Ukraine, Russia sign deal to reopen grain export ports as war rages

  • The United Nations and Turkey worked to broker an export deal between Ukraine and Russia
  • A hopeful sign of progress towards alleviating the global food crisis
  • Russia and Ukraine sign agreement as war rages in eastern Ukraine
  • Zelensky in Ukraine: The possibility of turning the tide on the battlefield

ISTANBUL/Kyiv (Reuters) – Russia and Ukraine signed a landmark agreement on Friday to reopen Ukraine’s Black Sea ports for grain exports, raising hopes that a global food crisis exacerbated by Russia’s invasion could be eased.

The agreement capped two months of talks brokered by the United Nations and Turkey aimed at what UN Secretary-General Antonio Guterres called a “package” that would restore Ukrainian grain exports while easing Russian shipments of grain and fertilizer despite harsh Western sanctions on Moscow.

Guterres said the agreement opens the way for large volumes of commercial food exports from three major Ukrainian ports – Odessa, Chernomoresk and Yuzhny, and that the United Nations will set up a coordination center to monitor implementation of the agreement.

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“Today there is a beacon on the Black Sea. A beacon of hope … and possibility … and relief in a world that needs it more than ever,” Guterres told the crowd.

But fighting has raged relentlessly in eastern Ukraine, highlighting the deep-rooted animosity and mistrust that has led to Europe’s worst conflict since World War II. The flags have been modified so that they are not next to each other.

“In the event of provocations (there will be) an immediate military response” from Ukraine, presidential adviser in Kyiv Mikhailo Podolyak wrote on Twitter before the ceremony.

Russia and Ukraine, both of the world’s largest food exporters, sent their defense and infrastructure ministers respectively to Istanbul for the signing ceremony, which was also attended by Guterres and Turkish President Recep Tayyip Erdogan.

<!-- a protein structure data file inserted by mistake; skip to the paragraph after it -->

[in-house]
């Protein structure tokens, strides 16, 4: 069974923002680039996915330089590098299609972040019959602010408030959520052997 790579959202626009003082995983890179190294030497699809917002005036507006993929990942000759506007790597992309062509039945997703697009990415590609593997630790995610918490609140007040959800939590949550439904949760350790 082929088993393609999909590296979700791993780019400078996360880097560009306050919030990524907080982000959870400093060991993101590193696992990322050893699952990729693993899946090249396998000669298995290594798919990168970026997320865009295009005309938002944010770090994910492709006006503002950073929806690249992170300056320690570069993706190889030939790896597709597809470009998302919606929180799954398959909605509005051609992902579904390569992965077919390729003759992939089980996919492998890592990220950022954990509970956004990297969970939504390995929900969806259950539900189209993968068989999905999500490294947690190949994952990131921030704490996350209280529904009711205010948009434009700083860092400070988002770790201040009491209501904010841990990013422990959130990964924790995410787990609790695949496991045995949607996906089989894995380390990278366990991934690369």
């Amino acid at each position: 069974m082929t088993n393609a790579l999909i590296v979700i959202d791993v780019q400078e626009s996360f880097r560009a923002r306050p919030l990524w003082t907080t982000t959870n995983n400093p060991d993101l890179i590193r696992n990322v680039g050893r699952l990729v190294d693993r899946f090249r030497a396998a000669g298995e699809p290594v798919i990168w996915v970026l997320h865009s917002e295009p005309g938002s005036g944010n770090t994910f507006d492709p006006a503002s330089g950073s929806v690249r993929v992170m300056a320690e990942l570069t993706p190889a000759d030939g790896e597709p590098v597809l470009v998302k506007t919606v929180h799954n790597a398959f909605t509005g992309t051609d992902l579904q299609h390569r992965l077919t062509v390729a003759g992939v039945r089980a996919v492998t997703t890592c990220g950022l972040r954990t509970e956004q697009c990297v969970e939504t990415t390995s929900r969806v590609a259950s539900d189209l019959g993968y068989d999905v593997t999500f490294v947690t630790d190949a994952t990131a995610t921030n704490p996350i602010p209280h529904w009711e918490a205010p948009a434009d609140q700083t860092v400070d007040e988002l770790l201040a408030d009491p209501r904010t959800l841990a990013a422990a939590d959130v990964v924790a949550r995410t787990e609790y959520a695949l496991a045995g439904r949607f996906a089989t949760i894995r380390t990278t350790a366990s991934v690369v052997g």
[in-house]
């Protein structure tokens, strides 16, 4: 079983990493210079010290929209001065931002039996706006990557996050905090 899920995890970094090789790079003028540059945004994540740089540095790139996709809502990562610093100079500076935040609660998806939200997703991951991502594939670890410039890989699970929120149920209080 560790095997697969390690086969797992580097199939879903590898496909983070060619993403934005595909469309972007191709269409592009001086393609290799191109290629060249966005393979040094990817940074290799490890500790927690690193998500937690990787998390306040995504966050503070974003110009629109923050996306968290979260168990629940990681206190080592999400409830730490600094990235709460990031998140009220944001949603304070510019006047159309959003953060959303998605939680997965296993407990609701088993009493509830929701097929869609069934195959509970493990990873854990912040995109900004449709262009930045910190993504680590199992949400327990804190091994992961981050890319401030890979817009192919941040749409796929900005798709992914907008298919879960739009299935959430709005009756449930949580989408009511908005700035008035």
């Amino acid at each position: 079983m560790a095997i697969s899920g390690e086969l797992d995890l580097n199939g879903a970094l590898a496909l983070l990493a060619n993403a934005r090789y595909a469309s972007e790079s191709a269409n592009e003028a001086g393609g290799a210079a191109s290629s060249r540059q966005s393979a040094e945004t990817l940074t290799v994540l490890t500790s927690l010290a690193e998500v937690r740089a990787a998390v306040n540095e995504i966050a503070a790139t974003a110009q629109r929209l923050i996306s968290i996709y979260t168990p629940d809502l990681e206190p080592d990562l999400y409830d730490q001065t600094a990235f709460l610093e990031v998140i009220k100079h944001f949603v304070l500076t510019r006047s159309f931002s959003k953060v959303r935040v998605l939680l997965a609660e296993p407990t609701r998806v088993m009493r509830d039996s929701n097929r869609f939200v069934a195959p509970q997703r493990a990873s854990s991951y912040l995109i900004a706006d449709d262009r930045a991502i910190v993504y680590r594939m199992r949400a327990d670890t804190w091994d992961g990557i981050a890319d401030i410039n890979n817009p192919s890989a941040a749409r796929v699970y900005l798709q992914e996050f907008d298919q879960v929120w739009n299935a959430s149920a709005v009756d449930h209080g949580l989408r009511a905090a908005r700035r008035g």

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The blockade of Ukrainian ports by the Russian Black Sea fleet, trapping tens of millions of tons of grain in silos and stranding many ships, has exacerbated global supply chain bottlenecks and, combined with sweeping Western sanctions, has fueled accelerating inflation in food and energy prices. around the world. Globalism.

Moscow has denied responsibility for the worsening food crisis, blamed Western sanctions for slowing its exports of food and fertilizer, and blamed Ukraine for mining routes to its Black Sea ports.

Senior UN officials told reporters on Friday that the agreement was expected to be fully implemented within a few weeks. Read more

They said safe passage to and from the ports would be guaranteed in what one official called a “virtual ceasefire” for the ships and facilities covered, although the word “ceasefire” was not included in the text of the agreement.

They said that although Ukraine had mined nearby sea areas as part of its defenses against the five-month-old Russian invasion, Ukrainian pilots would guide ships along safe channels in its territorial waters.

UN officials said the ships, monitored by a joint coordination center based in Istanbul, would then move the Black Sea to Turkey’s Bosphorus Strait and destined for world markets.

The deal will be valid for 120 days but is renewable and not expected to be discontinued any time soon.